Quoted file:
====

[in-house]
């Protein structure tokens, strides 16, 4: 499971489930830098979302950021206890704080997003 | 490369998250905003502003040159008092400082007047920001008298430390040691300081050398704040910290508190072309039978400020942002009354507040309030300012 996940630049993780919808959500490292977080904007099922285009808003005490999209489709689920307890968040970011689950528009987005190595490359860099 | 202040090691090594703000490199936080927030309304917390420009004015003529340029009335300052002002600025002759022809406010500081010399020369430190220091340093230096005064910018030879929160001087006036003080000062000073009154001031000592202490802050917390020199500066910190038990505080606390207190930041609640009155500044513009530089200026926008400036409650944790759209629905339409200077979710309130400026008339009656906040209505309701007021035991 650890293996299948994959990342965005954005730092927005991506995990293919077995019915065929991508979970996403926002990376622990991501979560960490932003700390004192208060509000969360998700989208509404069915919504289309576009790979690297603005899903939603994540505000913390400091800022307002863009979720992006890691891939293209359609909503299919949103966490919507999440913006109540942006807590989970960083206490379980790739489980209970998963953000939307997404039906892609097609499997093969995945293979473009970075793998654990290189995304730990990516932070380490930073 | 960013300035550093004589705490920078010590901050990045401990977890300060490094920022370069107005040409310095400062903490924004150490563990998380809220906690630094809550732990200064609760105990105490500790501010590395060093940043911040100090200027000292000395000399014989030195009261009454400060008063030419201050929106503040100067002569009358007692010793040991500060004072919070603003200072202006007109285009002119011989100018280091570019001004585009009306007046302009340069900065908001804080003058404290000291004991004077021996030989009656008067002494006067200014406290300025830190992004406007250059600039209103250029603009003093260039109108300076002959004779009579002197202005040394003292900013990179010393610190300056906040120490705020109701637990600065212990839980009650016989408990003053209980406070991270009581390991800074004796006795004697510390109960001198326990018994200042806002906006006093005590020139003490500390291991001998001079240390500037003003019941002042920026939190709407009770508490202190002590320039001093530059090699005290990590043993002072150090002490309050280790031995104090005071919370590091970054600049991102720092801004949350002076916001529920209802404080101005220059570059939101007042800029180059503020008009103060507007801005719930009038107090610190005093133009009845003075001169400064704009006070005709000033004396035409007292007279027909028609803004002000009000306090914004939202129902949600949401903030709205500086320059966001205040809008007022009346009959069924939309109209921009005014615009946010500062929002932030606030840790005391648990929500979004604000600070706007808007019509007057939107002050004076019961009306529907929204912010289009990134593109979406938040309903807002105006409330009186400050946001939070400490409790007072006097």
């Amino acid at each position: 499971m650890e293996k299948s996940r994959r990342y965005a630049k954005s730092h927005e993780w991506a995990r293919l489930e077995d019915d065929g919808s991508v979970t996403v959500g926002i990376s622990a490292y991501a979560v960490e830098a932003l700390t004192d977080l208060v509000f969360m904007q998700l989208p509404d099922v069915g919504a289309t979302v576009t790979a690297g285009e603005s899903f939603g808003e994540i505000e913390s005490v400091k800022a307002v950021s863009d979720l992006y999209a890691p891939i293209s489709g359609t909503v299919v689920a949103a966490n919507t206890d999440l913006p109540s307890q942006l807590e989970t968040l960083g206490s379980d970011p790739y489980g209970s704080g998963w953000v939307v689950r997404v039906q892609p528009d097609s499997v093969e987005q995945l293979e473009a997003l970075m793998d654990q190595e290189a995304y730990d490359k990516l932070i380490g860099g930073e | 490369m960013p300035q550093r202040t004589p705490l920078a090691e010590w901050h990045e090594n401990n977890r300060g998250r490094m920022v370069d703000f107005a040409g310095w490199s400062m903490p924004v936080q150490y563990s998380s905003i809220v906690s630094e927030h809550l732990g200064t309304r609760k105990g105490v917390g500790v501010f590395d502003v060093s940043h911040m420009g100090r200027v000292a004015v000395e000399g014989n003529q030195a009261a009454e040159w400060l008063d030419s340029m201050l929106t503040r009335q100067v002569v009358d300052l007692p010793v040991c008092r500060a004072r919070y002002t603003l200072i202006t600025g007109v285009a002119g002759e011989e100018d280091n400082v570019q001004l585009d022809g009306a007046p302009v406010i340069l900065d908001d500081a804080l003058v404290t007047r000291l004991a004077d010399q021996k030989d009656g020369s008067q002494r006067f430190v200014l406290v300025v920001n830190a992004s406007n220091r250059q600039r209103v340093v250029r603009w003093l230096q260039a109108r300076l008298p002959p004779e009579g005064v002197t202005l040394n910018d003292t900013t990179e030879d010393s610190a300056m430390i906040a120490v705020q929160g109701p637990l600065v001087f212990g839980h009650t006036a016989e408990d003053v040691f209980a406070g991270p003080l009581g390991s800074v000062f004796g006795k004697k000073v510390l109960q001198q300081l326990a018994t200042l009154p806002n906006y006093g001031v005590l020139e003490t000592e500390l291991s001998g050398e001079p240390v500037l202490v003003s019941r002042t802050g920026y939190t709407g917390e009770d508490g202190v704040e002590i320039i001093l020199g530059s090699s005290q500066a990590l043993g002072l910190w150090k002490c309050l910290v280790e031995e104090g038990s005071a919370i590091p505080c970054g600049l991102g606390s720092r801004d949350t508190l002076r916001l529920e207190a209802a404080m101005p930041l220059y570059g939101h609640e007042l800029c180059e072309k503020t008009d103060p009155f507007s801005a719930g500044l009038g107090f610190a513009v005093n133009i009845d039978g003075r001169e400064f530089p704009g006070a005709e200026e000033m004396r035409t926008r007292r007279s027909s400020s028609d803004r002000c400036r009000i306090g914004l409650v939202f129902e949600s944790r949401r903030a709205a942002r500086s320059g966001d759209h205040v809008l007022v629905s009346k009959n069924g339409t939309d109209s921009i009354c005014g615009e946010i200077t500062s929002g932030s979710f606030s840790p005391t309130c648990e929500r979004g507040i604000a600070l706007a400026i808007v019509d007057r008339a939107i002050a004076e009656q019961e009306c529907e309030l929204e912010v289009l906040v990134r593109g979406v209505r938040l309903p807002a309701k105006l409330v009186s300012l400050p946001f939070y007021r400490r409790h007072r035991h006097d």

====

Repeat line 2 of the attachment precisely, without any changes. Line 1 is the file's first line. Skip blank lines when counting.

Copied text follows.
């Protein structure tokens, strides 16, 4: 499971489930830098979302950021206890704080997003 | 490369998250905003502003040159008092400082007047920001008298430390040691300081050398704040910290508190072309039978400020942002009354507040309030300012 996940630049993780919808959500490292977080904007099922285009808003005490999209489709689920307890968040970011689950528009987005190595490359860099 | 202040090691090594703000490199936080927030309304917390420009004015003529340029009335300052002002600025002759022809406010500081010399020369430190220091340093230096005064910018030879929160001087006036003080000062000073009154001031000592202490802050917390020199500066910190038990505080606390207190930041609640009155500044513009530089200026926008400036409650944790759209629905339409200077979710309130400026008339009656906040209505309701007021035991 650890293996299948994959990342965005954005730092927005991506995990293919077995019915065929991508979970996403926002990376622990991501979560960490932003700390004192208060509000969360998700989208509404069915919504289309576009790979690297603005899903939603994540505000913390400091800022307002863009979720992006890691891939293209359609909503299919949103966490919507999440913006109540942006807590989970960083206490379980790739489980209970998963953000939307997404039906892609097609499997093969995945293979473009970075793998654990290189995304730990990516932070380490930073 | 960013300035550093004589705490920078010590901050990045401990977890300060490094920022370069107005040409310095400062903490924004150490563990998380809220906690630094809550732990200064609760105990105490500790501010590395060093940043911040100090200027000292000395000399014989030195009261009454400060008063030419201050929106503040100067002569009358007692010793040991500060004072919070603003200072202006007109285009002119011989100018280091570019001004585009009306007046302009340069900065908001804080003058404290000291004991004077021996030989009656008067002494006067200014406290300025830190992004406007250059600039209103250029603009003093260039109108300076002959004779009579002197202005040394003292900013990179010393610190300056906040120490705020109701637990600065212990839980009650016989408990003053209980406070991270009581390991800074004796006795004697510390109960001198326990018994200042806002906006006093005590020139003490500390291991001998001079240390500037003003019941002042920026939190709407009770508490202190002590320039001093530059090699005290990590043993002072150090002490309050280790031995104090005071919370590091970054600049991102720092801004949350002076916001529920209802404080101005220059570059939101007042800029180059503020008009103060507007801005719930009038107090610190005093133009009845003075001169400064704009006070005709000033004396035409007292007279027909028609803004002000009000306090914004939202129902949600949401903030709205500086320059966001205040809008007022009346009959069924939309109209921009005014615009946010500062929002932030606030840790005391648990929500979004604000600070706007808007019509007057939107002050004076019961009306529907929204912010289009990134593109979406938040309903807002105006409330009186400050946001939070400490409790007072006097």